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Monday 22 September 2014

4,000 desperate souls left huddling in church grounds

Fazel Hawramy

Published 10/08/2014 | 02:30

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Christian families rest in churches that they take shelter in Arbil, after fleeing from clashes in Mosul, Iraq . Feriq Ferec/Anadolu Agency/Getty Images
Christian families rest in churches that they take shelter in Arbil, after fleeing from clashes in Mosul, Iraq . Feriq Ferec/Anadolu Agency/Getty Images

In the grounds of Archbishop Bashar Warda's cathedral, the last Christians of northern Iraq are trying to find shelter.

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So me huddle under parched shrubs. Others move in sync with the shadow from the church office that gives them a reprieve from the baking sun. Children and women mill around a makeshift food hall, while old men stare vacantly. There are 4,000 desperate souls in the church grounds. And all seem shocked to be here.

Inside, the archbishop is reflecting on a week that has all but ended coexistence in Iraq's Arab north-west. A multi-ethnic and religious understanding that had endured millenniums of war and insurrection could not withstand the latest purge, led by the ruthless jihadists of the Islamic State that rampaged through the area over the last week.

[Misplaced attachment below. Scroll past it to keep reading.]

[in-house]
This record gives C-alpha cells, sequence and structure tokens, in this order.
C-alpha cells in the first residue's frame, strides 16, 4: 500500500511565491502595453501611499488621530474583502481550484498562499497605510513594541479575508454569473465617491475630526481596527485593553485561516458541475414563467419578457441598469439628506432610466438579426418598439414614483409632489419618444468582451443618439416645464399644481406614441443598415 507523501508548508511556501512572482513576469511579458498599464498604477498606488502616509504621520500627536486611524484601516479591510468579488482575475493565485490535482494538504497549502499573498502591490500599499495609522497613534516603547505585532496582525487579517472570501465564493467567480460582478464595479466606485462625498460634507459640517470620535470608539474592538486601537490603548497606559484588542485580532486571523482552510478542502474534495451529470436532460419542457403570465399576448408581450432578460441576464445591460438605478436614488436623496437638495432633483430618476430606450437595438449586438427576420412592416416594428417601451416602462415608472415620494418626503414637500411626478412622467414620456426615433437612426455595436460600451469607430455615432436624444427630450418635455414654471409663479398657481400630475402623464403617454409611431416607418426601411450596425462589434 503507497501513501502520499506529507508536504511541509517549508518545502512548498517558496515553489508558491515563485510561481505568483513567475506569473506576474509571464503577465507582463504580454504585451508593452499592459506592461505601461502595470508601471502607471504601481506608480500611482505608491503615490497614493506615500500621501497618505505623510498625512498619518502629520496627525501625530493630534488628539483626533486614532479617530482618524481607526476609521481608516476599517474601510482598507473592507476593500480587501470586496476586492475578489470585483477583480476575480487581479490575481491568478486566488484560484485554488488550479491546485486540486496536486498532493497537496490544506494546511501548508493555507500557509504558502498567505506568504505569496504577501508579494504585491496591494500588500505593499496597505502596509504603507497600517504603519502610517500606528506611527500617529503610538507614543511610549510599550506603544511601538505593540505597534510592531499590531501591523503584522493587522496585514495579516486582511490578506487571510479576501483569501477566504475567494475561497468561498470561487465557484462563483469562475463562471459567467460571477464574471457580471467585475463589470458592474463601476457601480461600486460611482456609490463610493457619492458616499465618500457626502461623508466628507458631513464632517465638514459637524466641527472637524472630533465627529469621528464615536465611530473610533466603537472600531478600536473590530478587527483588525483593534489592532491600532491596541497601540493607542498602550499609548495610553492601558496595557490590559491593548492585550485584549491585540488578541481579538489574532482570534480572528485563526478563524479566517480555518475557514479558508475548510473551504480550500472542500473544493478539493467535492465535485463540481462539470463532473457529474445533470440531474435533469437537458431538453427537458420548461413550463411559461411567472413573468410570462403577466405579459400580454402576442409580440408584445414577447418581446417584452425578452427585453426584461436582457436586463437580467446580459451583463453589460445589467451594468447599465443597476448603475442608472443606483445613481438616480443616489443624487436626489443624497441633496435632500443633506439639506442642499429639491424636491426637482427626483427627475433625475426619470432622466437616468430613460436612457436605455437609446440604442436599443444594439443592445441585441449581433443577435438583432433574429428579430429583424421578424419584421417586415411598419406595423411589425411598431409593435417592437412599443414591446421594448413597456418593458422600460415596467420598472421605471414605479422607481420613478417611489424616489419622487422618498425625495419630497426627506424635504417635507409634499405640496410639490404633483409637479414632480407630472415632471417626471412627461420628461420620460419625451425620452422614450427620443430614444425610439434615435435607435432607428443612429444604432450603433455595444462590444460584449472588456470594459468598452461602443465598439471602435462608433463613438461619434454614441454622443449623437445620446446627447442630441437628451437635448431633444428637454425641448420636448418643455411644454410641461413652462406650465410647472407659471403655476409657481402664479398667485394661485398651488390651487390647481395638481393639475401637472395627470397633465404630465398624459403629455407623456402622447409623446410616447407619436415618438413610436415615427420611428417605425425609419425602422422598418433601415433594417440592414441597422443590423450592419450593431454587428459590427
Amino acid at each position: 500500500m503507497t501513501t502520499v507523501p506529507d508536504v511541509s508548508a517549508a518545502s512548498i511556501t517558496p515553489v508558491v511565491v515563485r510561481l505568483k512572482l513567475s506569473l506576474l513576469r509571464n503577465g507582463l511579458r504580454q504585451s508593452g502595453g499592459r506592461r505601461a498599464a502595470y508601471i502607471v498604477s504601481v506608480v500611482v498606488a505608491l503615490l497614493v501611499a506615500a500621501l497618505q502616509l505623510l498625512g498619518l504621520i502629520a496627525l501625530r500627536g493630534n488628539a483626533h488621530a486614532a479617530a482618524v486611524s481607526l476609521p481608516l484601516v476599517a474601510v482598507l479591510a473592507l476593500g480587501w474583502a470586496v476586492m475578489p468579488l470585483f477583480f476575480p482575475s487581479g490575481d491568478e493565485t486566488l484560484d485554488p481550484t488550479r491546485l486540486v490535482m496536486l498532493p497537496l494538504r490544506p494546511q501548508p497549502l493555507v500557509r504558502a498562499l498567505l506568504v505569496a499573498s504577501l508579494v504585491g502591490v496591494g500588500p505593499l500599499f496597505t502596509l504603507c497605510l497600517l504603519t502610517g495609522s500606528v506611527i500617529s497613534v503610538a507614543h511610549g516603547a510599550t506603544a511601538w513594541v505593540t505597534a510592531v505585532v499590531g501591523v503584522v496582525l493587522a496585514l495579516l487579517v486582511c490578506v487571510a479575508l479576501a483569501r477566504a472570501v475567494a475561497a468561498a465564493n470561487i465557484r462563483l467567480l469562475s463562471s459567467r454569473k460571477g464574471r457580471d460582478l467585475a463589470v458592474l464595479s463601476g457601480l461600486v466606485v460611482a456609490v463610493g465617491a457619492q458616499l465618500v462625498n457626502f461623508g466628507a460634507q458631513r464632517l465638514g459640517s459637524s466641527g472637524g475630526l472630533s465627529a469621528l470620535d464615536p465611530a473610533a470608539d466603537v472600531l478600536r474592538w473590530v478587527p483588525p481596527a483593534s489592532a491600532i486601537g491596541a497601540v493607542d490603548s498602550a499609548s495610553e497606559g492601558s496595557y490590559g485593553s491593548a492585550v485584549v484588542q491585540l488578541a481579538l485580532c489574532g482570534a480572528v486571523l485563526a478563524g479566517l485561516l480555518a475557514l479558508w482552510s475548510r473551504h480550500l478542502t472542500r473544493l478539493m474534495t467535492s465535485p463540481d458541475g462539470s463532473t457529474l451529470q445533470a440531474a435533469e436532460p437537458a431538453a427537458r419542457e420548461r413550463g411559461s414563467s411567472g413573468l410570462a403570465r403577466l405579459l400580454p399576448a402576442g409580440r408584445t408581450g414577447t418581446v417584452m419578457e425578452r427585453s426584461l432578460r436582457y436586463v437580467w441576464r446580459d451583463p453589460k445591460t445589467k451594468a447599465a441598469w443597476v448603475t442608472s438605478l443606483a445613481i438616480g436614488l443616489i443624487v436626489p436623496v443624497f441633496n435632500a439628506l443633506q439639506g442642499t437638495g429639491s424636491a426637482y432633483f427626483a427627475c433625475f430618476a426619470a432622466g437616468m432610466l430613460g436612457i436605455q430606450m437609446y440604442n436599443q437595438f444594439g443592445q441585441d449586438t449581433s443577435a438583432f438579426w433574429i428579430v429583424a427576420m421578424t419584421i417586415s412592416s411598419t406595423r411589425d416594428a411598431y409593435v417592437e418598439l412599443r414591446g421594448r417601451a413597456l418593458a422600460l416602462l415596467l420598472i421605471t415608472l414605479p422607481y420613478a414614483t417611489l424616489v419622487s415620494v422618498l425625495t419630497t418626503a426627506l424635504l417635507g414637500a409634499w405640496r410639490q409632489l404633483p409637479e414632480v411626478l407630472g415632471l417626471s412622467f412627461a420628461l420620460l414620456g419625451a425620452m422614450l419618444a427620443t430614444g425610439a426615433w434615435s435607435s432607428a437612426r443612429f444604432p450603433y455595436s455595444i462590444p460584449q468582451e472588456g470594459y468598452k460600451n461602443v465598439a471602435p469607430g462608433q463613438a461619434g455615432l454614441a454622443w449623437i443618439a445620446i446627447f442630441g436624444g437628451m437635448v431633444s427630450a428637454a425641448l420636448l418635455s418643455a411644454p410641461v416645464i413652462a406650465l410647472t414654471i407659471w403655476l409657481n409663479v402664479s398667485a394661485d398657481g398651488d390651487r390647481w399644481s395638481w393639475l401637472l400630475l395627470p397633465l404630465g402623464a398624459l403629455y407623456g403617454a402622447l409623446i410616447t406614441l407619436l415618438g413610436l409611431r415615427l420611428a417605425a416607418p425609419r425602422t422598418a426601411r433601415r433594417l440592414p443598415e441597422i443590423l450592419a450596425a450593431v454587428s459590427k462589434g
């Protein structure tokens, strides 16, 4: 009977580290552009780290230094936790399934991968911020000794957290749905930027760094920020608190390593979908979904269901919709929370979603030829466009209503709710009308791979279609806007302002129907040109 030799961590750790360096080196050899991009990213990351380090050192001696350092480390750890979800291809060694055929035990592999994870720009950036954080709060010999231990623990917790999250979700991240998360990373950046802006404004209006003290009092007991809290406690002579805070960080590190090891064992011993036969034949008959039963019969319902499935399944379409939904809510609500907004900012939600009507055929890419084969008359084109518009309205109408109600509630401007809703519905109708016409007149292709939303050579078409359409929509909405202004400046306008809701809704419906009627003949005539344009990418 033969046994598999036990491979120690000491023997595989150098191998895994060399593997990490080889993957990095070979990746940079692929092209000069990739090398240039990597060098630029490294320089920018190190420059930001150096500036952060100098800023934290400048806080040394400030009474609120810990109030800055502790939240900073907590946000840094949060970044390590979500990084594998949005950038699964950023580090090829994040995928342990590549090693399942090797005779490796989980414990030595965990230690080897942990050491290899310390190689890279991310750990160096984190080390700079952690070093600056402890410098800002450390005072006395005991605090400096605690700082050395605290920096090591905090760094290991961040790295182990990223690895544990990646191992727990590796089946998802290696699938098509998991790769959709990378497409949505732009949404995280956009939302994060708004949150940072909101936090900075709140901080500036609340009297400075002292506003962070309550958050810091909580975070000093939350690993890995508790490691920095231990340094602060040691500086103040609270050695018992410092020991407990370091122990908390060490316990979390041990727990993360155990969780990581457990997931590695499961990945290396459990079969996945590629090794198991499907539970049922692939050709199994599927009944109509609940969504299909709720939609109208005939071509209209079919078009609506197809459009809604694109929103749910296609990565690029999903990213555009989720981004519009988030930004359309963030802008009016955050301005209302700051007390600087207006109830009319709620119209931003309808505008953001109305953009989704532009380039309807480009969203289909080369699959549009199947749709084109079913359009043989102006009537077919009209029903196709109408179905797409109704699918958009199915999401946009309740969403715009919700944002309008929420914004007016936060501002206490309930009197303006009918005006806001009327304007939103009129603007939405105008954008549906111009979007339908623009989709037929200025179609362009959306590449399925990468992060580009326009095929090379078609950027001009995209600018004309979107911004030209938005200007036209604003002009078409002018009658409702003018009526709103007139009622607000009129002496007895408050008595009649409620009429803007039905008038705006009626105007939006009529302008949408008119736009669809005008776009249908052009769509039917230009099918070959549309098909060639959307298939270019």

Gesturing outside his window where the human detritus of war lingered, he said: "These people could tell you they have had neighbours for 40 years who were the first to steal from their homes and celebrate the arrival of Isis.

"Until last Wednesday, roughly 70,000 Christians remained in Mosul and Nineveh, along with up to 200,000 Yazidis, Shabbak Shias and Turkmen. Almost all have now fled, with the exception of up to 40,000 Yazidis marooned on a mountain-top near the city of Sinjar that had been home to the sect for several thousand years.

Food and water has been slowly reaching the Yazidis in recent days. But with Isis fighters encircling them below, they have no way down the mountain. According to the Yazidi community, scores of people, among them children, have died there since Sinjar was overrun by the jihadists last Sunday.   

While less dire in terms of physical suffering, the fate of Nineveh's Christians is equally bleak: the Chaldean diocese in Irbil said that just 30-35 Christians remained in the town of Qaraqosh that until Thursday was home to 50,000  - the largest Christian urban centre in Iraq.

"We expected some sort of serious crisis like this, because we were in a position to know that Isis were taking so much money from the people of Mosul. And recently we were informed that certain people were sacked from their jobs just for being Christian.

"Isis members had earlier this month given Mosul's Christian community an ultimatum to pay $10,000 in tax to retain their faith and homes, or alternatively 48 hours in which to flee. Those who chose neither faced death. "They think they have the right from God to give orders," said Archbishop Warda. "There is no negotiating with them."

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